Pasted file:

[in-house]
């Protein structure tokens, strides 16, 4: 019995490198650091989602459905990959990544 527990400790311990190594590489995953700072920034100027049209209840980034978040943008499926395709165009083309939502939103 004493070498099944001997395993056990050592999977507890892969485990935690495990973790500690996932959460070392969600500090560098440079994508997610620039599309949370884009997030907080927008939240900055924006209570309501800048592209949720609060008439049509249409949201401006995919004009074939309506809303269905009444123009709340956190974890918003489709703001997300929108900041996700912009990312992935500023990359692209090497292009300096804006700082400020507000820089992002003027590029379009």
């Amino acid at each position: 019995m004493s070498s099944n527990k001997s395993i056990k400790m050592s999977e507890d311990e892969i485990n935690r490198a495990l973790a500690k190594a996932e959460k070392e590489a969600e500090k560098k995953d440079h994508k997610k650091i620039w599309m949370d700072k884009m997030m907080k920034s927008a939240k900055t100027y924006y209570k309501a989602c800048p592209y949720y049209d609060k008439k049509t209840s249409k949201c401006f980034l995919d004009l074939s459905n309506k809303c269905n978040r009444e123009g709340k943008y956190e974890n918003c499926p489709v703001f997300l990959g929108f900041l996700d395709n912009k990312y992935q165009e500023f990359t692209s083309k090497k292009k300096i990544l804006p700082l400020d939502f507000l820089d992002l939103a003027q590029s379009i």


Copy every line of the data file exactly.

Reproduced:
[in-house]
């Protein structure tokens, strides 16, 4: 019995490198650091989602459905990959990544 527990400790311990190594590489995953700072920034100027049209209840980034978040943008499926395709165009083309939502939103 004493070498099944001997395993056990050592999977507890892969485990935690495990973790500690996932959460070392969600500090560098440079994508997610620039599309949370884009997030907080927008939240900055924006209570309501800048592209949720609060008439049509249409949201401006995919004009074939309506809303269905009444123009709340956190974890918003489709703001997300929108900041996700912009990312992935500023990359692209090497292009300096804006700082400020507000820089992002003027590029379009």
């Amino acid at each position: 019995m004493s070498s099944n527990k001997s395993i056990k400790m050592s999977e507890d311990e892969i485990n935690r490198a495990l973790a500690k190594a996932e959460k070392e590489a969600e500090k560098k995953d440079h994508k997610k650091i620039w599309m949370d700072k884009m997030m907080k920034s927008a939240k900055t100027y924006y209570k309501a989602c800048p592209y949720y049209d609060k008439k049509t209840s249409k949201c401006f980034l995919d004009l074939s459905n309506k809303c269905n978040r009444e123009g709340k943008y956190e974890n918003c499926p489709v703001f997300l990959g929108f900041l996700d395709n912009k990312y992935q165009e500023f990359t692209s083309k090497k292009k300096i990544l804006p700082l400020d939502f507000l820089d992002l939103a003027q590029s379009i």